There are also online UCAS Tariff calculators available, where students can input their qualifications and grades to get an instant total. While these tools are handy, it's always a good idea to double-check manually, ensuring you've captured all your qualifications and their correct point values.

UCAS points vs. A-level grades: What's the difference?

While both UCAS points and A-level grades are pivotal in the university admissions process, they serve distinct purposes and are used in different contexts. Understanding the nuances between them can provide clarity for students navigating the complexities of higher education applications.

A-level grades, awarded for specific subjects, directly reflect a student's performance in those areas. For instance, achieving an A* in Biology provides insight into a student's proficiency in that subject. Universities often have specific A-level grade requirements, especially for courses that necessitate a strong foundation in particular subjects.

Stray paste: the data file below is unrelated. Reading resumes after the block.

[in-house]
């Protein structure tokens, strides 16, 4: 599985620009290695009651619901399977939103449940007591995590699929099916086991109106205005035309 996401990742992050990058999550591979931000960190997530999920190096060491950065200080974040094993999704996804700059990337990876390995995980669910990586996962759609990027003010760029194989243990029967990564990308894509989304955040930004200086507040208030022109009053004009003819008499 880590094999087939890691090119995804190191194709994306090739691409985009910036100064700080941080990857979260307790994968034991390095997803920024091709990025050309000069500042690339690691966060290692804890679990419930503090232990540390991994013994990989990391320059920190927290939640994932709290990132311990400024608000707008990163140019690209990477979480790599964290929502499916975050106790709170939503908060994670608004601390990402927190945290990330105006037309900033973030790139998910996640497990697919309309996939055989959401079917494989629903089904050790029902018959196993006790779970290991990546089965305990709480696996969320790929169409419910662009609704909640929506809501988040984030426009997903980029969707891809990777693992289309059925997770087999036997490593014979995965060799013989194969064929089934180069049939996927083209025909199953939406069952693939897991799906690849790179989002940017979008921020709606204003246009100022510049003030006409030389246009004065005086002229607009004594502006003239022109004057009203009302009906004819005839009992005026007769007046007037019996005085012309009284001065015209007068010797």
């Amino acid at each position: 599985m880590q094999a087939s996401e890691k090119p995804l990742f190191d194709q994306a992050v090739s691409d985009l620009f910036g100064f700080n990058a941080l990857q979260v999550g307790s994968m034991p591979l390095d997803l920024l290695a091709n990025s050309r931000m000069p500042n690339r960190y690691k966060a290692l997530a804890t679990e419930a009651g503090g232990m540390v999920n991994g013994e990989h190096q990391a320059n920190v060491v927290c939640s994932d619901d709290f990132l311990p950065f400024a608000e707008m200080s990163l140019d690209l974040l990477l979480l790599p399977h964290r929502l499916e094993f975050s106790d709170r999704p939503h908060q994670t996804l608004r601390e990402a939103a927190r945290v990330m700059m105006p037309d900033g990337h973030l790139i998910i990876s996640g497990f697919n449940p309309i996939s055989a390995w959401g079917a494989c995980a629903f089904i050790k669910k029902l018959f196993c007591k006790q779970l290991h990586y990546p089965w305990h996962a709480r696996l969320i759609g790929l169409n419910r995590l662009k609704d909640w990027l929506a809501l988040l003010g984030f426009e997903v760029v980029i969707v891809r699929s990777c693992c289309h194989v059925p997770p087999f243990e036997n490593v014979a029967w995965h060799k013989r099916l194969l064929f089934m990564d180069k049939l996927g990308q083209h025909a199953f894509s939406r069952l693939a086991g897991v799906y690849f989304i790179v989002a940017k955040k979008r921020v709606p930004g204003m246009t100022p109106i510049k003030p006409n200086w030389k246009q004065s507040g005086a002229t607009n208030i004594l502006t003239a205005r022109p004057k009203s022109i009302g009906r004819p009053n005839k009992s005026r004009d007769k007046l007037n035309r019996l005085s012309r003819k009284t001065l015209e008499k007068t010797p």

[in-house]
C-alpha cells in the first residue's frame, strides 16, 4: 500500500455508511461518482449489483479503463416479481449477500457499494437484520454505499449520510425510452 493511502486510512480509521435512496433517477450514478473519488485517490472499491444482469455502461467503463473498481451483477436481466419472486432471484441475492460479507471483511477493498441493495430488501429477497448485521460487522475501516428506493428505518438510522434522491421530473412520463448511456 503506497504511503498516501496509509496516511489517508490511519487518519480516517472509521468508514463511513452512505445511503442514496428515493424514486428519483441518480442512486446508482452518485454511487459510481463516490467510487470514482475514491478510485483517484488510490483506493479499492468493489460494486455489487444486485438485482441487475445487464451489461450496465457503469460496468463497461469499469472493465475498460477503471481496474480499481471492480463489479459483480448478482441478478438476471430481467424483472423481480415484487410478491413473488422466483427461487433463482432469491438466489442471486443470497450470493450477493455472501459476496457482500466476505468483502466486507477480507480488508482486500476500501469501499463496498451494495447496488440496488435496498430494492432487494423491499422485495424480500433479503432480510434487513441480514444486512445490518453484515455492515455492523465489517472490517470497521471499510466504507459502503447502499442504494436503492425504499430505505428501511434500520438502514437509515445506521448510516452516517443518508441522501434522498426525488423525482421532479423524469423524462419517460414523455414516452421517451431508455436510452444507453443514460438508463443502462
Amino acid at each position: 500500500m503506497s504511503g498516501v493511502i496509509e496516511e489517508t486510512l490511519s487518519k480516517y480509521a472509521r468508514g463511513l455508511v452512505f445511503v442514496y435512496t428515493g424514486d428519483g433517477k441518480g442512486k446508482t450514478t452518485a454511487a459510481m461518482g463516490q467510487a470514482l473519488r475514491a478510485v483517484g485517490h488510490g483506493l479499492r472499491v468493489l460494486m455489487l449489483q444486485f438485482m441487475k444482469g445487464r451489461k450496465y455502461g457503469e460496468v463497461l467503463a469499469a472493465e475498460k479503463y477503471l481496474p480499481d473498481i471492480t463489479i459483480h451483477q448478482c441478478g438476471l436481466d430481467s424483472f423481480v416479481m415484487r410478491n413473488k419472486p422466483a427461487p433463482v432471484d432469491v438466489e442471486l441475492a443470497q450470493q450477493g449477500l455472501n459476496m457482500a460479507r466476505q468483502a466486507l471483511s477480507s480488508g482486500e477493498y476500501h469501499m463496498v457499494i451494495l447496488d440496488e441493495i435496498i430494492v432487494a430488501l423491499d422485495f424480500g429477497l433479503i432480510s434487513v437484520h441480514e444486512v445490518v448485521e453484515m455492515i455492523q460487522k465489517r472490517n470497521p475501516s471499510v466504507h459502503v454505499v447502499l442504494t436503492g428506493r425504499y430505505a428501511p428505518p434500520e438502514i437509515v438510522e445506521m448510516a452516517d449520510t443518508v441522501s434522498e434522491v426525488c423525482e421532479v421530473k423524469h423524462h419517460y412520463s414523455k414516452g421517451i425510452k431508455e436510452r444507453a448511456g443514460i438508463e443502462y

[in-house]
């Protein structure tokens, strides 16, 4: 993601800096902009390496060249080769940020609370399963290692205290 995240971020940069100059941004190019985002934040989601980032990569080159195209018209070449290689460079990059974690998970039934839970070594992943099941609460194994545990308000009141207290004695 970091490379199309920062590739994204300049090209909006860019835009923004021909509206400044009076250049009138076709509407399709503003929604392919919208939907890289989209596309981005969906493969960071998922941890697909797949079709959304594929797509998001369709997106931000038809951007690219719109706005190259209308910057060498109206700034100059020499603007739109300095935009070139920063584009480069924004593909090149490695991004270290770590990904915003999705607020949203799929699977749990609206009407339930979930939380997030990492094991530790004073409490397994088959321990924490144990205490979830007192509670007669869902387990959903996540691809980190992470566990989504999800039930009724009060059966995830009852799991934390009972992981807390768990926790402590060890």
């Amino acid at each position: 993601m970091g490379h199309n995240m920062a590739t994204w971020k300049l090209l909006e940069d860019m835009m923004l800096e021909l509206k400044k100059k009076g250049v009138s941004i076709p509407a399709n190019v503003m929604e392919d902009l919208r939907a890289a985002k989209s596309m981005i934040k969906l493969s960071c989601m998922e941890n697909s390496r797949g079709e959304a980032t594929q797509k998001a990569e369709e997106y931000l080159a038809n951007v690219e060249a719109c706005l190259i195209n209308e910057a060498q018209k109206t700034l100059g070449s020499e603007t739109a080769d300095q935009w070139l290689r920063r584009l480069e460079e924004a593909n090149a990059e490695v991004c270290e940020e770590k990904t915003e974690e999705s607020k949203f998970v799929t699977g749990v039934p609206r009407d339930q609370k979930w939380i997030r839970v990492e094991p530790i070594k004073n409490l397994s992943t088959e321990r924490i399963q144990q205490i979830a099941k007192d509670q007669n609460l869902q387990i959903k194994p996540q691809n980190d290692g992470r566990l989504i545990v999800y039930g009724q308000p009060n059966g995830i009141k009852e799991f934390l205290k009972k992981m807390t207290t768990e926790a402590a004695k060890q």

On the other hand, UCAS points offer a broader, cumulative perspective. They aggregate a student's achievements across various qualifications, providing a numerical representation of their overall academic standing. This system allows for flexibility, recognising a range of qualifications beyond just A-levels.

While A-level grades offer depth, showcasing expertise in specific subjects, UCAS points provide breadth, capturing a student's holistic academic profile. Both are valuable in their own right, and universities consider them in tandem to ensure a comprehensive understanding of an applicant's capabilities.

In essence, while A-level grades spotlight expertise in individual subjects, UCAS points offer a panoramic view of a student's academic journey, encompassing all their achievements. Together, they paint a detailed picture that universities use to assess an applicant's suitability for their courses.